Boxing and Related Haunts

Posted: January 28, 2012 in Variations on a Theme
Tags: , , , ,

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The  story “Never Thrown a Punch” inspired me to write about my meta-experience in the boxing demimonde.

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Boxing and Related Haunts

by

JJ Przybylski

You see what you want to see, sure.  But you also see what you’re fated to see.  All of which begs the question: why does one pug experience boxing as a Holy Innocent and another pug experience boxing as a bedevilled voyuer?

“Never Thrown A Punch” brings to mind my own story.  Unsatisfied with turf fights in Rustville, I had one under-the-lights fight in Hollywood, Florida.  The headliners were two golden-gloves champs.  The winner was a brutally handsome whitekid who soon went on to murder his girlfriend, escape from jail, and be recaptured on an airfield in the bush while the getaway plane was warming-up.

His dad was a golden-gloves champ too.  He’d masterminded the escape.  I remember being with them in the locker room, watching the dad cutting the tape on his son’s hands after the victory.  The pride.  The intimacy.  The raw beauty.

Later on, I saw the winner with his raven-haired girlfriend at the concession stand. Backlit by greasy lights and raked by shadows, they nursed a Pepsi-Cola.  They seemed too delicate with each other.  They seemed to be foretasting disaster instead of god-like victory.  What could be so  deeply spoiled, so internally malignant, that it couldn’t be cured by a conquest that pointed upwards to the US Olympic Trials?  Personally, I hated boxing but it was something that I had to do.  Fate dictated it, just as fate dictated that I  make a study of the reticent lovers whose story would unfold in the back-pages of the local papers.  They had an afterglow whose tarnish I  couldn’t put into words. Thus my quick eye preceded my sluggish talent.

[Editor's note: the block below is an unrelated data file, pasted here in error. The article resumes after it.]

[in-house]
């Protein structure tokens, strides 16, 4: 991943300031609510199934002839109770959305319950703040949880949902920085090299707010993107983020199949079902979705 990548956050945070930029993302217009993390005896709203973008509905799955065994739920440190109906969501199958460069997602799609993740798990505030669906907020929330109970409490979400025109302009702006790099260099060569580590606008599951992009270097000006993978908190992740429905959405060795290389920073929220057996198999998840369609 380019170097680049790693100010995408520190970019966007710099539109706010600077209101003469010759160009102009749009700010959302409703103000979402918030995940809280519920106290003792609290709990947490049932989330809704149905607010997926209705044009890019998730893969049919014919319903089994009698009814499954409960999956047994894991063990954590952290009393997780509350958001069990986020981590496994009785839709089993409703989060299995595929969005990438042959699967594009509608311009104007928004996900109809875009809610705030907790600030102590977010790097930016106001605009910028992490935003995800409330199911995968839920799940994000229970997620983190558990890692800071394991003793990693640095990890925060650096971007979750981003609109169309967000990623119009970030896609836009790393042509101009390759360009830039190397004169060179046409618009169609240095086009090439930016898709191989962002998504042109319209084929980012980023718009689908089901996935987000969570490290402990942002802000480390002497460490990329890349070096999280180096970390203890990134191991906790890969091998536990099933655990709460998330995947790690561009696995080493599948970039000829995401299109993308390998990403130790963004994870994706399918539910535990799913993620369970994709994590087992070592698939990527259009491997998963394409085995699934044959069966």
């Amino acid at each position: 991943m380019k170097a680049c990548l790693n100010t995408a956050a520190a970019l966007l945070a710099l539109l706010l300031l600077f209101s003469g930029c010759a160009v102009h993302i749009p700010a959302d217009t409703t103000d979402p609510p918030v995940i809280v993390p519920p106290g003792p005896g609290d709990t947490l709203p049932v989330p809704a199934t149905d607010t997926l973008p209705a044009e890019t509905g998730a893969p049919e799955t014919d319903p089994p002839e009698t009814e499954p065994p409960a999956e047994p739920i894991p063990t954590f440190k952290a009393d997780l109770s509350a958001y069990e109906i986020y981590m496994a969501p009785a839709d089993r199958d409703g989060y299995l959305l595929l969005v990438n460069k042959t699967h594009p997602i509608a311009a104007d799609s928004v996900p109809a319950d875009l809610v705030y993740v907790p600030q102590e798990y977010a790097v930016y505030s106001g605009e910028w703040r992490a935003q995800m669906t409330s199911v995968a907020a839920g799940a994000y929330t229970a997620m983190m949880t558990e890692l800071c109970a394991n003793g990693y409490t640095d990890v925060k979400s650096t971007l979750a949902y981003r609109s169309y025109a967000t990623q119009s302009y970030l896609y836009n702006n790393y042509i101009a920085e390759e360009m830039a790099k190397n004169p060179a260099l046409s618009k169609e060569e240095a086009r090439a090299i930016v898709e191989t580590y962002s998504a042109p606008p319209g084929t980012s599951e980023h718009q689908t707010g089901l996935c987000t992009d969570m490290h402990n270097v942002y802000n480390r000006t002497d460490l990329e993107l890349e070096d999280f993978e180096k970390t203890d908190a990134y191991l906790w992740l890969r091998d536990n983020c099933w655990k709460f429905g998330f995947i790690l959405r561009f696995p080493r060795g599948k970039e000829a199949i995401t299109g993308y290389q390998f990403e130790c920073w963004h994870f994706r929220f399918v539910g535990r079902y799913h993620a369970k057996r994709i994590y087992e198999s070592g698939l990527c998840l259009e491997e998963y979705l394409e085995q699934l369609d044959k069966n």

Boxing packs a punch. I’ve had my bell rung inside the ring and I’ve had my bell rung outside the ring.  They’re phenomenon of different orders: physical and metaphysical. One disorients physically.  One orients metaphysically.  I wasn’t born to box even though my dad was an amateur with 60 fights. Rather, I was born to force myself into the boxing demimonde in order to behold stunning things  that taunted my art of explanation.  Again, this is how vocation precedes sluggish talent. It’s also how resonant moments that remain fresh-unto-death predicate many passing  bouts with oneself while slogging through life as a writer, a man-of-faith or anything else. Learning this truth was my real education.  It had little to do with learning hooks and upper-cuts.  It had little to do with testing  courage and taking my proper place amongst good sports.  It had quite a lot to do, however, with resisting the fraternal pull of hustlers of every color, stripe and counterfeit.